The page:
Game Theory and Behavior is extremely readable. Carpenter and Robbett have a great set of examples (e.g. the poison drink dilemma from The Princess Bride). I think the book has been developed from teaching a course that resonates with undergraduates today. The authors are both experimental economists, so there is natural integration with lab results from experiments with games.
Topics covered include:
Game Theory and standard definitions
Behavioral Extensions of Standard Theory
In their words:
This book provides a clear and accessible formal introduction to standard game theory, while at the same time addressing how people actually behave in these games and demonstrating how the standard theory can be expanded or updated to better predict the behavior of real people. Our objective is to simultaneously provide students with both the theoretical tools to analyze situations through the logic of game theory and the intuition and behavioral insights to apply these tools to real world situations. The book was written to serve as the primary textbook in a first course in game theory at the undergraduate level and does not assume students have any previous exposure to game theory or economics.
Not every book on game theory would be described as extremely readable. The authors do present mathematical concepts and solutions and practice problems. I want to be clear that I’m not implying that their book is not rigorous. They present game theory as primarily an intuitive and important framework for decisions instead of as primarily a mathematical object, which should go over well with most undergraduate students.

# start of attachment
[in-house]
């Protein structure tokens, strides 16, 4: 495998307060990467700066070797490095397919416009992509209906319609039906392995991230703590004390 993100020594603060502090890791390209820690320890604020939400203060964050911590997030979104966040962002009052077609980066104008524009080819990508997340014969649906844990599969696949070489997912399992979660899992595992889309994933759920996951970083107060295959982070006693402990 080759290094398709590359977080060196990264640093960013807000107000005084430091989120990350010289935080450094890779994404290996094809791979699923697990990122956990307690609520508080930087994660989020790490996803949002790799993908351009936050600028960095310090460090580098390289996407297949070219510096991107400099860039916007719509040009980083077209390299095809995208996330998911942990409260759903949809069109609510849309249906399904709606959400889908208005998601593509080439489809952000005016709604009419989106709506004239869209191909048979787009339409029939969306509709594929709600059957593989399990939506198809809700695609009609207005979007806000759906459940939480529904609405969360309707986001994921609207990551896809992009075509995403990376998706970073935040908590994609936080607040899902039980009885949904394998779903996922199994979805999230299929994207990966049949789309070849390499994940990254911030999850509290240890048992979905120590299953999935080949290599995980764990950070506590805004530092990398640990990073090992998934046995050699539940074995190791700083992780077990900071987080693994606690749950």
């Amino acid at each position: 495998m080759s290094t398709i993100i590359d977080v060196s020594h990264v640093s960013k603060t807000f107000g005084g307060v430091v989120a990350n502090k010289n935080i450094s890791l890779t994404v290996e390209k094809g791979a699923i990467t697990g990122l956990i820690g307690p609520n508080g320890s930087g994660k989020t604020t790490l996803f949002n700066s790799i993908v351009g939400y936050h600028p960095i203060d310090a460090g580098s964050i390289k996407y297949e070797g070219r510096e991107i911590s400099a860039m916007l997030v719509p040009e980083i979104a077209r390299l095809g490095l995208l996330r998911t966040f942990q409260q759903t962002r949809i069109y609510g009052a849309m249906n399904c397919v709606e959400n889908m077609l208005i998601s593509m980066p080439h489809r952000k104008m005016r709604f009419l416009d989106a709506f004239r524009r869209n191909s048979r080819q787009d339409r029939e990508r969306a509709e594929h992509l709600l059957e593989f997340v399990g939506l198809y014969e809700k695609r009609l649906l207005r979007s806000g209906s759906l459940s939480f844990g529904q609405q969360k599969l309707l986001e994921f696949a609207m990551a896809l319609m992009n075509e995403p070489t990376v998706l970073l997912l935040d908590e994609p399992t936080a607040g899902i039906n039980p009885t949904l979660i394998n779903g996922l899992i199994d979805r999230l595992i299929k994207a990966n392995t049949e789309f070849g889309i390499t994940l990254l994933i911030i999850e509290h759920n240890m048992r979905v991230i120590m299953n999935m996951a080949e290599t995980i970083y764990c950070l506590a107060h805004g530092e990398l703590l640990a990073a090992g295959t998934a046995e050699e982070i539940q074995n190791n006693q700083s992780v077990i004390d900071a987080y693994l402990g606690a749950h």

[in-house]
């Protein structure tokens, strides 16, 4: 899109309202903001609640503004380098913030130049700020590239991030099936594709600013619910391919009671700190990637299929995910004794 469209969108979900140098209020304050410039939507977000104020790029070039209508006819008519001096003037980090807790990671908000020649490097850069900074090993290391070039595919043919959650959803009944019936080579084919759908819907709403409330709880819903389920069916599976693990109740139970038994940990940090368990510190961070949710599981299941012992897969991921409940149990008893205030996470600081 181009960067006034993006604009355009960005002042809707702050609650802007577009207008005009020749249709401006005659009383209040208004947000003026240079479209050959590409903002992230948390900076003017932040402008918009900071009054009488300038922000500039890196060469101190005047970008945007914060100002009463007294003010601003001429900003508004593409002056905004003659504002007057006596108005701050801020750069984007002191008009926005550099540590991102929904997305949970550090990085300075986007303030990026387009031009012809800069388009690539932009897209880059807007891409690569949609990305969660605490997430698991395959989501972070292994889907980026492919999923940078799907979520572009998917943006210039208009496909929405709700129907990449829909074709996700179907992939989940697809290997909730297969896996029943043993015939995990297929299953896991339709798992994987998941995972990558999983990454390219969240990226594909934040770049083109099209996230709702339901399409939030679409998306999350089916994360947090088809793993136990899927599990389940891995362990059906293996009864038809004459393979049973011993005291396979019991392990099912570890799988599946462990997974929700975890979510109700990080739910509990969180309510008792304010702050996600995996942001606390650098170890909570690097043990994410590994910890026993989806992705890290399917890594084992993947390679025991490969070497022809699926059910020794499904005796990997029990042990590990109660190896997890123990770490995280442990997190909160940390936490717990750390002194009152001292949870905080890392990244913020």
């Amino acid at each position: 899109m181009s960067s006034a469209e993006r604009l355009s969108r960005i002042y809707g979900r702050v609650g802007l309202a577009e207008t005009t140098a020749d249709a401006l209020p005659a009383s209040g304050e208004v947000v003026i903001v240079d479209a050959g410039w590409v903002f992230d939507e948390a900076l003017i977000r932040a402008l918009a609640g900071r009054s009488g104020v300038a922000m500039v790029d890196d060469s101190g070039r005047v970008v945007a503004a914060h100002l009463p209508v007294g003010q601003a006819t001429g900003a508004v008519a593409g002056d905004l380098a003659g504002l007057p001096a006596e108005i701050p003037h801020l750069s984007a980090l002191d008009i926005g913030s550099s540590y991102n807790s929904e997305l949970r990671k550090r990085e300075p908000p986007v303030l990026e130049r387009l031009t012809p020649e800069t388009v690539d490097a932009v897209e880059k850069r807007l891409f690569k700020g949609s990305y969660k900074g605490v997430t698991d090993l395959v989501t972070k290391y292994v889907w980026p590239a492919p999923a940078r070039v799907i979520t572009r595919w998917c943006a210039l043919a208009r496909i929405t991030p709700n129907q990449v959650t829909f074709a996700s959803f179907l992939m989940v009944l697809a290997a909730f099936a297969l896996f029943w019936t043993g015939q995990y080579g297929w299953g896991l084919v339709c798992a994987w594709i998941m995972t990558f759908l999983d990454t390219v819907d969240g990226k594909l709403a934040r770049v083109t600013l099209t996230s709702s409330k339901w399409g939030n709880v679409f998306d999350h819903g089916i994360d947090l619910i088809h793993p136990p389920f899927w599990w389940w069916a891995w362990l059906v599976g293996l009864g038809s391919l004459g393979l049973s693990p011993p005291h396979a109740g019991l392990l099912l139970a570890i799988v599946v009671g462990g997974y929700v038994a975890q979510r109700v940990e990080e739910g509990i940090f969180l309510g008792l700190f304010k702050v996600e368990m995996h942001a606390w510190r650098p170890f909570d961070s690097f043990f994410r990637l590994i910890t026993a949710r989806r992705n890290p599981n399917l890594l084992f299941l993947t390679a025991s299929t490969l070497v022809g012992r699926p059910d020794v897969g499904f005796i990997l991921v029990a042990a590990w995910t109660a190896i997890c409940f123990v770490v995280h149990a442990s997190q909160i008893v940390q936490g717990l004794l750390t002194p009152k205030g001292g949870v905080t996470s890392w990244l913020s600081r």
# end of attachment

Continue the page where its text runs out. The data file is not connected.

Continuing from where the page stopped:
The following are questions that occurred to me as I was writing this post, with ChatGTP replies.
I suspect that Mises may have felt somewhat restless after writing Socialism. He had taken a very good stab at describing the socialist economy and its inadequacy for the promotion of human flourishing. By 1940 fascism had arisen in both Italy and in Germany, who Mises considered the clear antagonists of World War II. Further, the communist Soviets were allied with Germany at the time of writing Interventionism.
A communist-fascist alliance may seem strange to idealogues, but it appeared quite natural to Mises that the two distasteful versions of socialism should find cooperation convenient to achieve their own ends. In America, the revelations of German atrocities had yet to arrive and there were many sympathizers with both Russia and Germany. In Britain, union leaders were promoting the idea of socialism as a reward to the public who would be bearing the costs of the war.
Mises thought that the disfunction of socialism was adequate to describe its ultimate failure as an economic system. However, socialist tendencies were pervasive in the liberal market economies among both idealogues and demagogues enough to make the transition to socialism a very real threat. After all, while socialism may not be a stable regime in a dynamic world, certain features within specific market economies may nonetheless tend toward it. What is the cause of such tendencies?